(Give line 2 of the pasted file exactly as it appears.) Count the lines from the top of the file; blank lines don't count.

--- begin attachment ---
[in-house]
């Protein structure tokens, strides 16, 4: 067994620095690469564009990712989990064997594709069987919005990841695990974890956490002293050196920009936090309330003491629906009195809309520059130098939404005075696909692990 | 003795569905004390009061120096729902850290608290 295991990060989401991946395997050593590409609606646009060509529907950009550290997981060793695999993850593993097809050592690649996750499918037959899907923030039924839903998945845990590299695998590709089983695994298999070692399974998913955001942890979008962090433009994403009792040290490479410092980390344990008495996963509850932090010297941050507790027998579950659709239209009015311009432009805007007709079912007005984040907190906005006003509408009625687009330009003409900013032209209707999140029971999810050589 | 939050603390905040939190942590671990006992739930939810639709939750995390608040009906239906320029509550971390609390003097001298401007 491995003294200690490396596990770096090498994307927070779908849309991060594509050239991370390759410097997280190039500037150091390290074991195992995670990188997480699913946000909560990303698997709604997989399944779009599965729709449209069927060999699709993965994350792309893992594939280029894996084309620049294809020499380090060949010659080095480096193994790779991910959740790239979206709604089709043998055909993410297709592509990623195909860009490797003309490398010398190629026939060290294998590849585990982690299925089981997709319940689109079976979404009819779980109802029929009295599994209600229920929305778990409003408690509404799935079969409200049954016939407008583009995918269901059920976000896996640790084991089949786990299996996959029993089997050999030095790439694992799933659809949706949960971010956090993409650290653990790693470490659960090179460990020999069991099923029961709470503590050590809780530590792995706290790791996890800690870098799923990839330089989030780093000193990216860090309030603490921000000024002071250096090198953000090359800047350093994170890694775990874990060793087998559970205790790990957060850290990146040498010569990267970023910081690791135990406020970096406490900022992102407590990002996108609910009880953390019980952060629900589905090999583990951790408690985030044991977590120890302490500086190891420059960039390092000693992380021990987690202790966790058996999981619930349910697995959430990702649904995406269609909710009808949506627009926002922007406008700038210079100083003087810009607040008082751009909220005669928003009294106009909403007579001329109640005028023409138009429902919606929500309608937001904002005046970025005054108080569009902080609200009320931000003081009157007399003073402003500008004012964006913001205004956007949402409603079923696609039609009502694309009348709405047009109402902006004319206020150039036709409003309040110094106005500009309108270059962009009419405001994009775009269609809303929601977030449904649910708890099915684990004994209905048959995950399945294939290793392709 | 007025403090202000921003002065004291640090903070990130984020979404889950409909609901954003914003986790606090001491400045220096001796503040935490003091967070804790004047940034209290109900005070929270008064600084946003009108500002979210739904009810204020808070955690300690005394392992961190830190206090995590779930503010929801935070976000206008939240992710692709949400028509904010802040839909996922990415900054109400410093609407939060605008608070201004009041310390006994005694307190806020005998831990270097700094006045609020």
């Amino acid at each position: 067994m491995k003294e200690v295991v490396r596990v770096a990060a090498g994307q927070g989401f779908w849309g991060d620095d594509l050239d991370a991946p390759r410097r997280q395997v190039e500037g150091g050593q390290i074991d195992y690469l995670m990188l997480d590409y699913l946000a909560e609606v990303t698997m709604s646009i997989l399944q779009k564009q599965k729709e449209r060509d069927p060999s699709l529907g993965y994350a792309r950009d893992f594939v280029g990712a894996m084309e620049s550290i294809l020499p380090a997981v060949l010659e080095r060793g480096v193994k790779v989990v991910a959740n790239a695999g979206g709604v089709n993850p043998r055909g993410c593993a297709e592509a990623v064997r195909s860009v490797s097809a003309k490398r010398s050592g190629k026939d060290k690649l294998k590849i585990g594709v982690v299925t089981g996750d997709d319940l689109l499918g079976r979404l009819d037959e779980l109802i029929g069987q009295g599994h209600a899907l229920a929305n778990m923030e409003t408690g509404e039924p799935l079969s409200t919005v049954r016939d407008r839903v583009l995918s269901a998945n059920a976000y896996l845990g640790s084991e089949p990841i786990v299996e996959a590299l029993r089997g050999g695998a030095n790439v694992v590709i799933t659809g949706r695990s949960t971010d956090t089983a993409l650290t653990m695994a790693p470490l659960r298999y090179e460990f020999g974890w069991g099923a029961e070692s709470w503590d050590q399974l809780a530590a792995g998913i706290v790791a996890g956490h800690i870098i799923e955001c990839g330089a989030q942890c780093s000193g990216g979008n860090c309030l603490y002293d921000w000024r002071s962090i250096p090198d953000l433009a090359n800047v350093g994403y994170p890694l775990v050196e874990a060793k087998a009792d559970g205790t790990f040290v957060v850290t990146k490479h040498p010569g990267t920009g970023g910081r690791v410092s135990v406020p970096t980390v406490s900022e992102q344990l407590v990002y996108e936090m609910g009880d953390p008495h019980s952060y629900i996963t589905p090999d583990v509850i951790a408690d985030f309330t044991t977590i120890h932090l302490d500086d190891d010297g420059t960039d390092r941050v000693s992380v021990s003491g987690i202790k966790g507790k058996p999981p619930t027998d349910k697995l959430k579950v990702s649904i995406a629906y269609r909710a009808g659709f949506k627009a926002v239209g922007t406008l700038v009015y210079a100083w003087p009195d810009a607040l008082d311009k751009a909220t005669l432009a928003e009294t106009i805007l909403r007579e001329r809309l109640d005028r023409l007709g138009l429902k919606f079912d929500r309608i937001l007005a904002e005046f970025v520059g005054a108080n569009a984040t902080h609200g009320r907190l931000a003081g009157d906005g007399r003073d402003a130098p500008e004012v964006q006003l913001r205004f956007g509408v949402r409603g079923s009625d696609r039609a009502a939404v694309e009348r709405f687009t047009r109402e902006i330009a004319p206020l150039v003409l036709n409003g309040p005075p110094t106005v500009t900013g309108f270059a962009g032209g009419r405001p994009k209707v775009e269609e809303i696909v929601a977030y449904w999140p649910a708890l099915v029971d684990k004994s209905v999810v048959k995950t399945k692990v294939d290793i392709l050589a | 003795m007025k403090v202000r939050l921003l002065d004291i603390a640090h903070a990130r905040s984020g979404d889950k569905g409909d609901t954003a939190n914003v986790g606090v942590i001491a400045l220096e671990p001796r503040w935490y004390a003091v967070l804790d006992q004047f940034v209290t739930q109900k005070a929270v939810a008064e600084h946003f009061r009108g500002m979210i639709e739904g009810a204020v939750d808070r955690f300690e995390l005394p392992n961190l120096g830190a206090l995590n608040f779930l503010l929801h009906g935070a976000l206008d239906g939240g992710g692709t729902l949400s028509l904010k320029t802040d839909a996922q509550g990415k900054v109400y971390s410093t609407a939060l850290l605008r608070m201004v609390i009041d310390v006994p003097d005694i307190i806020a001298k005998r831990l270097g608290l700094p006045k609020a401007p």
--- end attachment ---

């Protein structure tokens, strides 16, 4: 067994620095690469564009990712989990064997594709069987919005990841695990974890956490002293050196920009936090309330003491629906009195809309520059130098939404005075696909692990 | 003795569905004390009061120096729902850290608290 295991990060989401991946395997050593590409609606646009060509529907950009550290997981060793695999993850593993097809050592690649996750499918037959899907923030039924839903998945845990590299695998590709089983695994298999070692399974998913955001942890979008962090433009994403009792040290490479410092980390344990008495996963509850932090010297941050507790027998579950659709239209009015311009432009805007007709079912007005984040907190906005006003509408009625687009330009003409900013032209209707999140029971999810050589 | 939050603390905040939190942590671990006992739930939810639709939750995390608040009906239906320029509550971390609390003097001298401007 491995003294200690490396596990770096090498994307927070779908849309991060594509050239991370390759410097997280190039500037150091390290074991195992995670990188997480699913946000909560990303698997709604997989399944779009599965729709449209069927060999699709993965994350792309893992594939280029894996084309620049294809020499380090060949010659080095480096193994790779991910959740790239979206709604089709043998055909993410297709592509990623195909860009490797003309490398010398190629026939060290294998590849585990982690299925089981997709319940689109079976979404009819779980109802029929009295599994209600229920929305778990409003408690509404799935079969409200049954016939407008583009995918269901059920976000896996640790084991089949786990299996996959029993089997050999030095790439694992799933659809949706949960971010956090993409650290653990790693470490659960090179460990020999069991099923029961709470503590050590809780530590792995706290790791996890800690870098799923990839330089989030780093000193990216860090309030603490921000000024002071250096090198953000090359800047350093994170890694775990874990060793087998559970205790790990957060850290990146040498010569990267970023910081690791135990406020970096406490900022992102407590990002996108609910009880953390019980952060629900589905090999583990951790408690985030044991977590120890302490500086190891420059960039390092000693992380021990987690202790966790058996999981619930349910697995959430990702649904995406269609909710009808949506627009926002922007406008700038210079100083003087810009607040008082751009909220005669928003009294106009909403007579001329109640005028023409138009429902919606929500309608937001904002005046970025005054108080569009902080609200009320931000003081009157007399003073402003500008004012964006913001205004956007949402409603079923696609039609009502694309009348709405047009109402902006004319206020150039036709409003309040110094106005500009309108270059962009009419405001994009775009269609809303929601977030449904649910708890099915684990004994209905048959995950399945294939290793392709 | 007025403090202000921003002065004291640090903070990130984020979404889950409909609901954003914003986790606090001491400045220096001796503040935490003091967070804790004047940034209290109900005070929270008064600084946003009108500002979210739904009810204020808070955690300690005394392992961190830190206090995590779930503010929801935070976000206008939240992710692709949400028509904010802040839909996922990415900054109400410093609407939060605008608070201004009041310390006994005694307190806020005998831990270097700094006045609020």